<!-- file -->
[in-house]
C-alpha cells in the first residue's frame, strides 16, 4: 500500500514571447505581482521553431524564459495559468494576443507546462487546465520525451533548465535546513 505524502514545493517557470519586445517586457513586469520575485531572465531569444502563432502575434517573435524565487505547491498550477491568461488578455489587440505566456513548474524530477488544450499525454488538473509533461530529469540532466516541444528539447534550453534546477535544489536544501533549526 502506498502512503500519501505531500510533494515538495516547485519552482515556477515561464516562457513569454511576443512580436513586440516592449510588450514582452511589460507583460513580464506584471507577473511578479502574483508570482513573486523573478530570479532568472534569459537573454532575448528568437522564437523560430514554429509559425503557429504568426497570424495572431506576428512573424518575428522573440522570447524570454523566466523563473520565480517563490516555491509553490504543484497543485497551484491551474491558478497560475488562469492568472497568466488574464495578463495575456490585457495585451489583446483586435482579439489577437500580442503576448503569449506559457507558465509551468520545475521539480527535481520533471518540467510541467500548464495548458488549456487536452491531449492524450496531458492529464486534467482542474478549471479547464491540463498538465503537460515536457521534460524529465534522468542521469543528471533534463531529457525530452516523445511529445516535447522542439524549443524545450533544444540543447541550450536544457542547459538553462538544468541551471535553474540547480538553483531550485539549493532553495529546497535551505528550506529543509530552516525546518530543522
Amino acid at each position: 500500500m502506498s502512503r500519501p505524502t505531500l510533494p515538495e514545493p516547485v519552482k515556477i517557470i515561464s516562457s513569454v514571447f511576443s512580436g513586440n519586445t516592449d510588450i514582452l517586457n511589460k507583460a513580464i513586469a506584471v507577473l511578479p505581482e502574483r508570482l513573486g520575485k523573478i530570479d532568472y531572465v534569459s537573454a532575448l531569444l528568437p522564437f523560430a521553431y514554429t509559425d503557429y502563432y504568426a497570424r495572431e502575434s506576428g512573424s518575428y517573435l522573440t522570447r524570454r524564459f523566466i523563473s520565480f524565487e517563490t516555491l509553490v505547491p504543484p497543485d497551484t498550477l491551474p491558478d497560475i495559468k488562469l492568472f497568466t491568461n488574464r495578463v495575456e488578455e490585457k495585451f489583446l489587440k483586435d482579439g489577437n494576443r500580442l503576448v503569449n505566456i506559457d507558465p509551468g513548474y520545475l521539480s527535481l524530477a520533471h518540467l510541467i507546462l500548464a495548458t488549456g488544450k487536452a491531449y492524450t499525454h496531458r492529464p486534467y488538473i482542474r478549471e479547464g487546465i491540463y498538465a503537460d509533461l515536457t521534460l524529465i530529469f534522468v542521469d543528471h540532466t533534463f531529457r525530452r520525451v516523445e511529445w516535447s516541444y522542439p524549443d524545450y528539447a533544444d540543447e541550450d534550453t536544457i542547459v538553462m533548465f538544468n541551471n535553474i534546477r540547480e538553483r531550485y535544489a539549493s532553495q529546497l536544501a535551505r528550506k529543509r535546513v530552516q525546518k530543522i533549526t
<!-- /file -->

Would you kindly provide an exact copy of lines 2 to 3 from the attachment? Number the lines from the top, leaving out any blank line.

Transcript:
C-alpha cells in the first residue's frame, strides 16, 4: 500500500514571447505581482521553431524564459495559468494576443507546462487546465520525451533548465535546513 505524502514545493517557470519586445517586457513586469520575485531572465531569444502563432502575434517573435524565487505547491498550477491568461488578455489587440505566456513548474524530477488544450499525454488538473509533461530529469540532466516541444528539447534550453534546477535544489536544501533549526 502506498502512503500519501505531500510533494515538495516547485519552482515556477515561464516562457513569454511576443512580436513586440516592449510588450514582452511589460507583460513580464506584471507577473511578479502574483508570482513573486523573478530570479532568472534569459537573454532575448528568437522564437523560430514554429509559425503557429504568426497570424495572431506576428512573424518575428522573440522570447524570454523566466523563473520565480517563490516555491509553490504543484497543485497551484491551474491558478497560475488562469492568472497568466488574464495578463495575456490585457495585451489583446483586435482579439489577437500580442503576448503569449506559457507558465509551468520545475521539480527535481520533471518540467510541467500548464495548458488549456487536452491531449492524450496531458492529464486534467482542474478549471479547464491540463498538465503537460515536457521534460524529465534522468542521469543528471533534463531529457525530452516523445511529445516535447522542439524549443524545450533544444540543447541550450536544457542547459538553462538544468541551471535553474540547480538553483531550485539549493532553495529546497535551505528550506529543509530552516525546518530543522
Amino acid at each position: 500500500m502506498s502512503r500519501p505524502t505531500l510533494p515538495e514545493p516547485v519552482k515556477i517557470i515561464s516562457s513569454v514571447f511576443s512580436g513586440n519586445t516592449d510588450i514582452l517586457n511589460k507583460a513580464i513586469a506584471v507577473l511578479p505581482e502574483r508570482l513573486g520575485k523573478i530570479d532568472y531572465v534569459s537573454a532575448l531569444l528568437p522564437f523560430a521553431y514554429t509559425d503557429y502563432y504568426a497570424r495572431e502575434s506576428g512573424s518575428y517573435l522573440t522570447r524570454r524564459f523566466i523563473s520565480f524565487e517563490t516555491l509553490v505547491p504543484p497543485d497551484t498550477l491551474p491558478d497560475i495559468k488562469l492568472f497568466t491568461n488574464r495578463v495575456e488578455e490585457k495585451f489583446l489587440k483586435d482579439g489577437n494576443r500580442l503576448v503569449n505566456i506559457d507558465p509551468g513548474y520545475l521539480s527535481l524530477a520533471h518540467l510541467i507546462l500548464a495548458t488549456g488544450k487536452a491531449y492524450t499525454h496531458r492529464p486534467y488538473i482542474r478549471e479547464g487546465i491540463y498538465a503537460d509533461l515536457t521534460l524529465i530529469f534522468v542521469d543528471h540532466t533534463f531529457r525530452r520525451v516523445e511529445w516535447s516541444y522542439p524549443d524545450y528539447a533544444d540543447e541550450d534550453t536544457i542547459v538553462m533548465f538544468n541551471n535553474i534546477r540547480e538553483r531550485y535544489a539549493s532553495q529546497l536544501a535551505r528550506k529543509r535546513v530552516q525546518k530543522i533549526t